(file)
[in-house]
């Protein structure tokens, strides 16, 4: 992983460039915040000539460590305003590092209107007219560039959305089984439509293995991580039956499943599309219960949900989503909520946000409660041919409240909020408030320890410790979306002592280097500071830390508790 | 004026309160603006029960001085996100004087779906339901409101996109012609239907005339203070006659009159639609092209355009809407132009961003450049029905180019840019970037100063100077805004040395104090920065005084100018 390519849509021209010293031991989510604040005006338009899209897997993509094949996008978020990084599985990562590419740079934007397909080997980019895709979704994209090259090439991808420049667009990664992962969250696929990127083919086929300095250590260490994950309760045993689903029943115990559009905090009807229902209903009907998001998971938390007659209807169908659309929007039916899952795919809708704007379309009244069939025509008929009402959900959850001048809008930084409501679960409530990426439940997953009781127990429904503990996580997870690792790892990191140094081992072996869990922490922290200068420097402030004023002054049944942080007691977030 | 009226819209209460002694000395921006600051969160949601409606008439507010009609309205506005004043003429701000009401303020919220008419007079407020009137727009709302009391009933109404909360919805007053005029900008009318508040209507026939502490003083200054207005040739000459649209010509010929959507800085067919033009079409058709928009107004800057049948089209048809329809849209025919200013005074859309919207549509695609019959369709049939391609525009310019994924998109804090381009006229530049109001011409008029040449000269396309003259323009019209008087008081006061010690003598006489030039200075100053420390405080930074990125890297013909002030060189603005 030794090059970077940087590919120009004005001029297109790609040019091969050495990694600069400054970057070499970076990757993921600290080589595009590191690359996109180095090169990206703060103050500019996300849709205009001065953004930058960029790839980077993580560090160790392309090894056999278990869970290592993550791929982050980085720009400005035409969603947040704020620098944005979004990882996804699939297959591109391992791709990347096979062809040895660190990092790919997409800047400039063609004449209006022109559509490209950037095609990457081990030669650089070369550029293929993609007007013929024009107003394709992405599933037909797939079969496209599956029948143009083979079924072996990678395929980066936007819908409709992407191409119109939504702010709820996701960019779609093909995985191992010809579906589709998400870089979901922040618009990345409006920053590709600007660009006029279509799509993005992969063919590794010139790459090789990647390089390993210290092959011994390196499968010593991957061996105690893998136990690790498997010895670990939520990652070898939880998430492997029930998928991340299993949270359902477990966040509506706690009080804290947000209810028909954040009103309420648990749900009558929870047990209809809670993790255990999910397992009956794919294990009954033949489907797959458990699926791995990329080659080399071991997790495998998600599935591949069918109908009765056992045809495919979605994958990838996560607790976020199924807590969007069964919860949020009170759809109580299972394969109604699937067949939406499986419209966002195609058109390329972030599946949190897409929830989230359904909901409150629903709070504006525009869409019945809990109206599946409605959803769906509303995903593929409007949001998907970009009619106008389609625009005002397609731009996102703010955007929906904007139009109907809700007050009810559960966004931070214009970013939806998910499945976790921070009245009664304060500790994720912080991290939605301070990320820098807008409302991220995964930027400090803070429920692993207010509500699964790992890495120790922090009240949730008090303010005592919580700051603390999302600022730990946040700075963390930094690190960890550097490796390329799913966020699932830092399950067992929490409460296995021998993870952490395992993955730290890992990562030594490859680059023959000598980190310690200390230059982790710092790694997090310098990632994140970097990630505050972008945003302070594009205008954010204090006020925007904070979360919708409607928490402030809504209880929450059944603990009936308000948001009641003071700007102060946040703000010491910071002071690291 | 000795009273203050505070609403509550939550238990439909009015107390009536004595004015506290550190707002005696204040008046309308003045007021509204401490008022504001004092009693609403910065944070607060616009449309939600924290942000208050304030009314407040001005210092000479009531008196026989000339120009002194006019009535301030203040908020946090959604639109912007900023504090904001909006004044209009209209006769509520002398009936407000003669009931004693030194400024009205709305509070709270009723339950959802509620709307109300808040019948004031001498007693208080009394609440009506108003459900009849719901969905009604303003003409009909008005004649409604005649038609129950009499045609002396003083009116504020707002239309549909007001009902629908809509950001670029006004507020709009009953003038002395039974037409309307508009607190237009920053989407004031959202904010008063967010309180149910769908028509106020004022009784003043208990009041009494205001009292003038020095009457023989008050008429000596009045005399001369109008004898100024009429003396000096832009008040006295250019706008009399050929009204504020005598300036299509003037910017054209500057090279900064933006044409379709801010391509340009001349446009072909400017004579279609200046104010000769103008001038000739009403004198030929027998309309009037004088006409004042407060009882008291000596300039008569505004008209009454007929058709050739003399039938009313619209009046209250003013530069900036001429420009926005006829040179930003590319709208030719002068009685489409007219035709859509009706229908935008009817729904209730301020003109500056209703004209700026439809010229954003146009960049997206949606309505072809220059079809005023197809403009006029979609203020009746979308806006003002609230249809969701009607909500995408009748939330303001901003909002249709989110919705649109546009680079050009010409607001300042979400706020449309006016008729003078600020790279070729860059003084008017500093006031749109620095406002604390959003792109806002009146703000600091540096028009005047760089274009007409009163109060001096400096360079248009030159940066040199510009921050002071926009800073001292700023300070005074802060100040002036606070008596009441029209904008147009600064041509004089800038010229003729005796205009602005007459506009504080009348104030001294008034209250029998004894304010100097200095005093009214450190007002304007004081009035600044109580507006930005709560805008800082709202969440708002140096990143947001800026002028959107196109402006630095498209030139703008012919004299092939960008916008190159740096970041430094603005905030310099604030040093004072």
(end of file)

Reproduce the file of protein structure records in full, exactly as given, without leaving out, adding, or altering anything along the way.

[in-house]
């Protein structure tokens, strides 16, 4: 992983460039915040000539460590305003590092209107007219560039959305089984439509293995991580039956499943599309219960949900989503909520946000409660041919409240909020408030320890410790979306002592280097500071830390508790 | 004026309160603006029960001085996100004087779906339901409101996109012609239907005339203070006659009159639609092209355009809407132009961003450049029905180019840019970037100063100077805004040395104090920065005084100018 390519849509021209010293031991989510604040005006338009899209897997993509094949996008978020990084599985990562590419740079934007397909080997980019895709979704994209090259090439991808420049667009990664992962969250696929990127083919086929300095250590260490994950309760045993689903029943115990559009905090009807229902209903009907998001998971938390007659209807169908659309929007039916899952795919809708704007379309009244069939025509008929009402959900959850001048809008930084409501679960409530990426439940997953009781127990429904503990996580997870690792790892990191140094081992072996869990922490922290200068420097402030004023002054049944942080007691977030 | 009226819209209460002694000395921006600051969160949601409606008439507010009609309205506005004043003429701000009401303020919220008419007079407020009137727009709302009391009933109404909360919805007053005029900008009318508040209507026939502490003083200054207005040739000459649209010509010929959507800085067919033009079409058709928009107004800057049948089209048809329809849209025919200013005074859309919207549509695609019959369709049939391609525009310019994924998109804090381009006229530049109001011409008029040449000269396309003259323009019209008087008081006061010690003598006489030039200075100053420390405080930074990125890297013909002030060189603005 030794090059970077940087590919120009004005001029297109790609040019091969050495990694600069400054970057070499970076990757993921600290080589595009590191690359996109180095090169990206703060103050500019996300849709205009001065953004930058960029790839980077993580560090160790392309090894056999278990869970290592993550791929982050980085720009400005035409969603947040704020620098944005979004990882996804699939297959591109391992791709990347096979062809040895660190990092790919997409800047400039063609004449209006022109559509490209950037095609990457081990030669650089070369550029293929993609007007013929024009107003394709992405599933037909797939079969496209599956029948143009083979079924072996990678395929980066936007819908409709992407191409119109939504702010709820996701960019779609093909995985191992010809579906589709998400870089979901922040618009990345409006920053590709600007660009006029279509799509993005992969063919590794010139790459090789990647390089390993210290092959011994390196499968010593991957061996105690893998136990690790498997010895670990939520990652070898939880998430492997029930998928991340299993949270359902477990966040509506706690009080804290947000209810028909954040009103309420648990749900009558929870047990209809809670993790255990999910397992009956794919294990009954033949489907797959458990699926791995990329080659080399071991997790495998998600599935591949069918109908009765056992045809495919979605994958990838996560607790976020199924807590969007069964919860949020009170759809109580299972394969109604699937067949939406499986419209966002195609058109390329972030599946949190897409929830989230359904909901409150629903709070504006525009869409019945809990109206599946409605959803769906509303995903593929409007949001998907970009009619106008389609625009005002397609731009996102703010955007929906904007139009109907809700007050009810559960966004931070214009970013939806998910499945976790921070009245009664304060500790994720912080991290939605301070990320820098807008409302991220995964930027400090803070429920692993207010509500699964790992890495120790922090009240949730008090303010005592919580700051603390999302600022730990946040700075963390930094690190960890550097490796390329799913966020699932830092399950067992929490409460296995021998993870952490395992993955730290890992990562030594490859680059023959000598980190310690200390230059982790710092790694997090310098990632994140970097990630505050972008945003302070594009205008954010204090006020925007904070979360919708409607928490402030809504209880929450059944603990009936308000948001009641003071700007102060946040703000010491910071002071690291 | 000795009273203050505070609403509550939550238990439909009015107390009536004595004015506290550190707002005696204040008046309308003045007021509204401490008022504001004092009693609403910065944070607060616009449309939600924290942000208050304030009314407040001005210092000479009531008196026989000339120009002194006019009535301030203040908020946090959604639109912007900023504090904001909006004044209009209209006769509520002398009936407000003669009931004693030194400024009205709305509070709270009723339950959802509620709307109300808040019948004031001498007693208080009394609440009506108003459900009849719901969905009604303003003409009909008005004649409604005649038609129950009499045609002396003083009116504020707002239309549909007001009902629908809509950001670029006004507020709009009953003038002395039974037409309307508009607190237009920053989407004031959202904010008063967010309180149910769908028509106020004022009784003043208990009041009494205001009292003038020095009457023989008050008429000596009045005399001369109008004898100024009429003396000096832009008040006295250019706008009399050929009204504020005598300036299509003037910017054209500057090279900064933006044409379709801010391509340009001349446009072909400017004579279609200046104010000769103008001038000739009403004198030929027998309309009037004088006409004042407060009882008291000596300039008569505004008209009454007929058709050739003399039938009313619209009046209250003013530069900036001429420009926005006829040179930003590319709208030719002068009685489409007219035709859509009706229908935008009817729904209730301020003109500056209703004209700026439809010229954003146009960049997206949606309505072809220059079809005023197809403009006029979609203020009746979308806006003002609230249809969701009607909500995408009748939330303001901003909002249709989110919705649109546009680079050009010409607001300042979400706020449309006016008729003078600020790279070729860059003084008017500093006031749109620095406002604390959003792109806002009146703000600091540096028009005047760089274009007409009163109060001096400096360079248009030159940066040199510009921050002071926009800073001292700023300070005074802060100040002036606070008596009441029209904008147009600064041509004089800038010229003729005796205009602005007459506009504080009348104030001294008034209250029998004894304010100097200095005093009214450190007002304007004081009035600044109580507006930005709560805008800082709202969440708002140096990143947001800026002028959107196109402006630095498209030139703008012919004299092939960008916008190159740096970041430094603005905030310099604030040093004072």